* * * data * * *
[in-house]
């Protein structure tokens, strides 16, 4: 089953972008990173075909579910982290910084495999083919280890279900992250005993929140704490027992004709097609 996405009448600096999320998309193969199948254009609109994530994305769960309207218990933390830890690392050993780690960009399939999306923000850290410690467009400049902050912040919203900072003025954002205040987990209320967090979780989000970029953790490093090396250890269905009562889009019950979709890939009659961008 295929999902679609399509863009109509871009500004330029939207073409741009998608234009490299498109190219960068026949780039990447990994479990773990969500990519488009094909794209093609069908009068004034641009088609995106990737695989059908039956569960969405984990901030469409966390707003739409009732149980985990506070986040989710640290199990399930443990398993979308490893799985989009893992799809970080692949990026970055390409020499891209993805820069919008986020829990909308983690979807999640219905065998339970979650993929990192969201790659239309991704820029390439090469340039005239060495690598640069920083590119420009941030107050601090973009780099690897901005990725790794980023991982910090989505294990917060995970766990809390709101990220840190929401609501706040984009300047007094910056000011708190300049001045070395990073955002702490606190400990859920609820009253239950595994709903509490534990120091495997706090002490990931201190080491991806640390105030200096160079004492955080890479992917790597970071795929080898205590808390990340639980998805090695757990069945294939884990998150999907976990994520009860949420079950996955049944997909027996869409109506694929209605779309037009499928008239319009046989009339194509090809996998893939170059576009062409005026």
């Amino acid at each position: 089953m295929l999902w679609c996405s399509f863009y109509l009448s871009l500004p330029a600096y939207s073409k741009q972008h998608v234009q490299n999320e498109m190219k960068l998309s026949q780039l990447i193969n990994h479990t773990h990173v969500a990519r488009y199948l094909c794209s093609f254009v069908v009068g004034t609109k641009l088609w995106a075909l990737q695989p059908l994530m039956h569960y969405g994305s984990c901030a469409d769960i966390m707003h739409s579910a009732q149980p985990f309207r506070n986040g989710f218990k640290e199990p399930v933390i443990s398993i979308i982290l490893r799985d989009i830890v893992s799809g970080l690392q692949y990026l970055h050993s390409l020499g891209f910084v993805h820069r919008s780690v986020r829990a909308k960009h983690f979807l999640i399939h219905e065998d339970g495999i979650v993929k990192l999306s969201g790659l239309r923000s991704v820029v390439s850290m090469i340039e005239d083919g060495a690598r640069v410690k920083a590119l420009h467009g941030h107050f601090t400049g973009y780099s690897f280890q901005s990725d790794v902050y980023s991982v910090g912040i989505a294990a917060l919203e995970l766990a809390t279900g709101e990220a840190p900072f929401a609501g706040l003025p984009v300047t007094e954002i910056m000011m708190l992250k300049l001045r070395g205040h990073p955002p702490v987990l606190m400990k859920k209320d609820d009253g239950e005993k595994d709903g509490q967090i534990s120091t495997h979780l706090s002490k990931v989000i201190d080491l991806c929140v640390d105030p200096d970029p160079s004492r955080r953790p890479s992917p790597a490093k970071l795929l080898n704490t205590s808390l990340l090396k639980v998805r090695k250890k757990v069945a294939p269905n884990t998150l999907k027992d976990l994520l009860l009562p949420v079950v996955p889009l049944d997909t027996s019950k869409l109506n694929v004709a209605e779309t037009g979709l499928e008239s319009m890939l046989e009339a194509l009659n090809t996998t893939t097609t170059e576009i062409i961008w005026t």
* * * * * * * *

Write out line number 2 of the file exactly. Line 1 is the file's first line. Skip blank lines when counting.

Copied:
């Protein structure tokens, strides 16, 4: 089953972008990173075909579910982290910084495999083919280890279900992250005993929140704490027992004709097609 996405009448600096999320998309193969199948254009609109994530994305769960309207218990933390830890690392050993780690960009399939999306923000850290410690467009400049902050912040919203900072003025954002205040987990209320967090979780989000970029953790490093090396250890269905009562889009019950979709890939009659961008 295929999902679609399509863009109509871009500004330029939207073409741009998608234009490299498109190219960068026949780039990447990994479990773990969500990519488009094909794209093609069908009068004034641009088609995106990737695989059908039956569960969405984990901030469409966390707003739409009732149980985990506070986040989710640290199990399930443990398993979308490893799985989009893992799809970080692949990026970055390409020499891209993805820069919008986020829990909308983690979807999640219905065998339970979650993929990192969201790659239309991704820029390439090469340039005239060495690598640069920083590119420009941030107050601090973009780099690897901005990725790794980023991982910090989505294990917060995970766990809390709101990220840190929401609501706040984009300047007094910056000011708190300049001045070395990073955002702490606190400990859920609820009253239950595994709903509490534990120091495997706090002490990931201190080491991806640390105030200096160079004492955080890479992917790597970071795929080898205590808390990340639980998805090695757990069945294939884990998150999907976990994520009860949420079950996955049944997909027996869409109506694929209605779309037009499928008239319009046989009339194509090809996998893939170059576009062409005026």